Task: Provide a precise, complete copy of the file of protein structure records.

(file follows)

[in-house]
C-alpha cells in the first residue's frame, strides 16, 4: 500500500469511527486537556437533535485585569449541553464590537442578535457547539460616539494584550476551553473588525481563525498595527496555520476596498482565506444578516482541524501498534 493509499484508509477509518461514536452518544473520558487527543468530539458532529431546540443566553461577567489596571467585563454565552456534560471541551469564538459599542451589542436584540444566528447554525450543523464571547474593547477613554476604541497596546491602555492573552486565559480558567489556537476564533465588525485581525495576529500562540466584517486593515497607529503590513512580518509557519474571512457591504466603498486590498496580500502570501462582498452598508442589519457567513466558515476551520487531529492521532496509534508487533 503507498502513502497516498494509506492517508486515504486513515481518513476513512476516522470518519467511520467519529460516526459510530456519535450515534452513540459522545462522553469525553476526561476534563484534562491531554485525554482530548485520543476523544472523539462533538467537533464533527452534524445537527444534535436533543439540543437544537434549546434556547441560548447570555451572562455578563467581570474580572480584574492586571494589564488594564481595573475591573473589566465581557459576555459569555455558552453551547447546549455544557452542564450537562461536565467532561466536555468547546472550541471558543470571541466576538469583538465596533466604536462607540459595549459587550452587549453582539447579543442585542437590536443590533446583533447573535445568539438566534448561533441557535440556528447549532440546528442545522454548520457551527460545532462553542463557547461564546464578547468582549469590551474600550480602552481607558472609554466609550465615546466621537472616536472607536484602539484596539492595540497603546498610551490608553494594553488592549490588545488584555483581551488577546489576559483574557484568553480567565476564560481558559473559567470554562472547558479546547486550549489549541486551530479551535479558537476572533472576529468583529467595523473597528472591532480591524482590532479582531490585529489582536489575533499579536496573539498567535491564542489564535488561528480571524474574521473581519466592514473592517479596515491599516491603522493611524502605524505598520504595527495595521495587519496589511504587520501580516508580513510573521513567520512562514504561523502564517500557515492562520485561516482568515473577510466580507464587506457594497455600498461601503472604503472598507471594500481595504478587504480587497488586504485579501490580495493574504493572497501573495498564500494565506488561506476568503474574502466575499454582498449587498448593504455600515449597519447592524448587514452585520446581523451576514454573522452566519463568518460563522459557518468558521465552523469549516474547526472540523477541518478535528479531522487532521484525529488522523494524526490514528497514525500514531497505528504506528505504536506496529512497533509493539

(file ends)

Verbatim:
[in-house]
C-alpha cells in the first residue's frame, strides 16, 4: 500500500469511527486537556437533535485585569449541553464590537442578535457547539460616539494584550476551553473588525481563525498595527496555520476596498482565506444578516482541524501498534 493509499484508509477509518461514536452518544473520558487527543468530539458532529431546540443566553461577567489596571467585563454565552456534560471541551469564538459599542451589542436584540444566528447554525450543523464571547474593547477613554476604541497596546491602555492573552486565559480558567489556537476564533465588525485581525495576529500562540466584517486593515497607529503590513512580518509557519474571512457591504466603498486590498496580500502570501462582498452598508442589519457567513466558515476551520487531529492521532496509534508487533 503507498502513502497516498494509506492517508486515504486513515481518513476513512476516522470518519467511520467519529460516526459510530456519535450515534452513540459522545462522553469525553476526561476534563484534562491531554485525554482530548485520543476523544472523539462533538467537533464533527452534524445537527444534535436533543439540543437544537434549546434556547441560548447570555451572562455578563467581570474580572480584574492586571494589564488594564481595573475591573473589566465581557459576555459569555455558552453551547447546549455544557452542564450537562461536565467532561466536555468547546472550541471558543470571541466576538469583538465596533466604536462607540459595549459587550452587549453582539447579543442585542437590536443590533446583533447573535445568539438566534448561533441557535440556528447549532440546528442545522454548520457551527460545532462553542463557547461564546464578547468582549469590551474600550480602552481607558472609554466609550465615546466621537472616536472607536484602539484596539492595540497603546498610551490608553494594553488592549490588545488584555483581551488577546489576559483574557484568553480567565476564560481558559473559567470554562472547558479546547486550549489549541486551530479551535479558537476572533472576529468583529467595523473597528472591532480591524482590532479582531490585529489582536489575533499579536496573539498567535491564542489564535488561528480571524474574521473581519466592514473592517479596515491599516491603522493611524502605524505598520504595527495595521495587519496589511504587520501580516508580513510573521513567520512562514504561523502564517500557515492562520485561516482568515473577510466580507464587506457594497455600498461601503472604503472598507471594500481595504478587504480587497488586504485579501490580495493574504493572497501573495498564500494565506488561506476568503474574502466575499454582498449587498448593504455600515449597519447592524448587514452585520446581523451576514454573522452566519463568518460563522459557518468558521465552523469549516474547526472540523477541518478535528479531522487532521484525529488522523494524526490514528497514525500514531497505528504506528505504536506496529512497533509493539